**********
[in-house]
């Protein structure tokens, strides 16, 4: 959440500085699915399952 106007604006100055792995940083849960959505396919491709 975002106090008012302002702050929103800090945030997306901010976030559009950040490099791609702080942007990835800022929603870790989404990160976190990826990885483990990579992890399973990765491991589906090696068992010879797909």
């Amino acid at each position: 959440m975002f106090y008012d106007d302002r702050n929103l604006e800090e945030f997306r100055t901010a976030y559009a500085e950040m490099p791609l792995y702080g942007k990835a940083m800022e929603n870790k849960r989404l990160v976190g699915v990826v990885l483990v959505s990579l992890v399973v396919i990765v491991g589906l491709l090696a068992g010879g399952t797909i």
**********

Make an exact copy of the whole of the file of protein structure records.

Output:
[in-house]
């Protein structure tokens, strides 16, 4: 959440500085699915399952 106007604006100055792995940083849960959505396919491709 975002106090008012302002702050929103800090945030997306901010976030559009950040490099791609702080942007990835800022929603870790989404990160976190990826990885483990990579992890399973990765491991589906090696068992010879797909």
């Amino acid at each position: 959440m975002f106090y008012d106007d302002r702050n929103l604006e800090e945030f997306r100055t901010a976030y559009a500085e950040m490099p791609l792995y702080g942007k990835a940083m800022e929603n870790k849960r989404l990160v976190g699915v990826v990885l483990v959505s990579l992890v399973v396919i990765v491991g589906l491709l090696a068992g010879g399952t797909i």